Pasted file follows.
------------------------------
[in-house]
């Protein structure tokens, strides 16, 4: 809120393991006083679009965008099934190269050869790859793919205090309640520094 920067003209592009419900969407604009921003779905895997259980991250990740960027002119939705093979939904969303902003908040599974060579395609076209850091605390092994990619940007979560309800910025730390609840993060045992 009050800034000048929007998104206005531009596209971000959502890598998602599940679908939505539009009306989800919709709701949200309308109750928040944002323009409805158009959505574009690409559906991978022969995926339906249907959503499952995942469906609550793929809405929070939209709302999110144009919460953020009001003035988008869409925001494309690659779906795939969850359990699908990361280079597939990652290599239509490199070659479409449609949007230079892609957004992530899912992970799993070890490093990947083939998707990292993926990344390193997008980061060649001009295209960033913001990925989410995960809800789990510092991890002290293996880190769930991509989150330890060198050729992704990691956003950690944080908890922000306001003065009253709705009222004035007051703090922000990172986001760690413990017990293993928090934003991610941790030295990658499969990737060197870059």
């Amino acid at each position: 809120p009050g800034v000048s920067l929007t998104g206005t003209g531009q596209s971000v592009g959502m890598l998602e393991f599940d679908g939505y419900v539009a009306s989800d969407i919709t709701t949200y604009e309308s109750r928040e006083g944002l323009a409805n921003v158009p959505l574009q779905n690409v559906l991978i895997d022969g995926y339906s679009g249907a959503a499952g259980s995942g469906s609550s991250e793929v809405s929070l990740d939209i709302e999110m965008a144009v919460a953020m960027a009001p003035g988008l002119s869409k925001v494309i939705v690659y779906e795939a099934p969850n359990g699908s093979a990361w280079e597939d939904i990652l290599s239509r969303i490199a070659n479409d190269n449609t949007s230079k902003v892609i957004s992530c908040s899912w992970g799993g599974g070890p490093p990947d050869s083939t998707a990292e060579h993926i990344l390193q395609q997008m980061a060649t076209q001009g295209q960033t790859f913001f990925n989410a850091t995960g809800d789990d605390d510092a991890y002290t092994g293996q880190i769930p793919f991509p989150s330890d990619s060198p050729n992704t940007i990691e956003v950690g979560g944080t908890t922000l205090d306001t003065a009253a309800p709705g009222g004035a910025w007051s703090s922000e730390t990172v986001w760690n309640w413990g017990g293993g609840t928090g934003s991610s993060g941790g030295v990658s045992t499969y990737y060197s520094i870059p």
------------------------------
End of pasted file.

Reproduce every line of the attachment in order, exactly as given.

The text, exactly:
[in-house]
């Protein structure tokens, strides 16, 4: 809120393991006083679009965008099934190269050869790859793919205090309640520094 920067003209592009419900969407604009921003779905895997259980991250990740960027002119939705093979939904969303902003908040599974060579395609076209850091605390092994990619940007979560309800910025730390609840993060045992 009050800034000048929007998104206005531009596209971000959502890598998602599940679908939505539009009306989800919709709701949200309308109750928040944002323009409805158009959505574009690409559906991978022969995926339906249907959503499952995942469906609550793929809405929070939209709302999110144009919460953020009001003035988008869409925001494309690659779906795939969850359990699908990361280079597939990652290599239509490199070659479409449609949007230079892609957004992530899912992970799993070890490093990947083939998707990292993926990344390193997008980061060649001009295209960033913001990925989410995960809800789990510092991890002290293996880190769930991509989150330890060198050729992704990691956003950690944080908890922000306001003065009253709705009222004035007051703090922000990172986001760690413990017990293993928090934003991610941790030295990658499969990737060197870059």
């Amino acid at each position: 809120p009050g800034v000048s920067l929007t998104g206005t003209g531009q596209s971000v592009g959502m890598l998602e393991f599940d679908g939505y419900v539009a009306s989800d969407i919709t709701t949200y604009e309308s109750r928040e006083g944002l323009a409805n921003v158009p959505l574009q779905n690409v559906l991978i895997d022969g995926y339906s679009g249907a959503a499952g259980s995942g469906s609550s991250e793929v809405s929070l990740d939209i709302e999110m965008a144009v919460a953020m960027a009001p003035g988008l002119s869409k925001v494309i939705v690659y779906e795939a099934p969850n359990g699908s093979a990361w280079e597939d939904i990652l290599s239509r969303i490199a070659n479409d190269n449609t949007s230079k902003v892609i957004s992530c908040s899912w992970g799993g599974g070890p490093p990947d050869s083939t998707a990292e060579h993926i990344l390193q395609q997008m980061a060649t076209q001009g295209q960033t790859f913001f990925n989410a850091t995960g809800d789990d605390d510092a991890y002290t092994g293996q880190i769930p793919f991509p989150s330890d990619s060198p050729n992704t940007i990691e956003v950690g979560g944080t908890t922000l205090d306001t003065a009253a309800p709705g009222g004035a910025w007051s703090s922000e730390t990172v986001w760690n309640w413990g017990g293993g609840t928090g934003s991610s993060g941790g030295v990658s045992t499969y990737y060197s520094i870059p």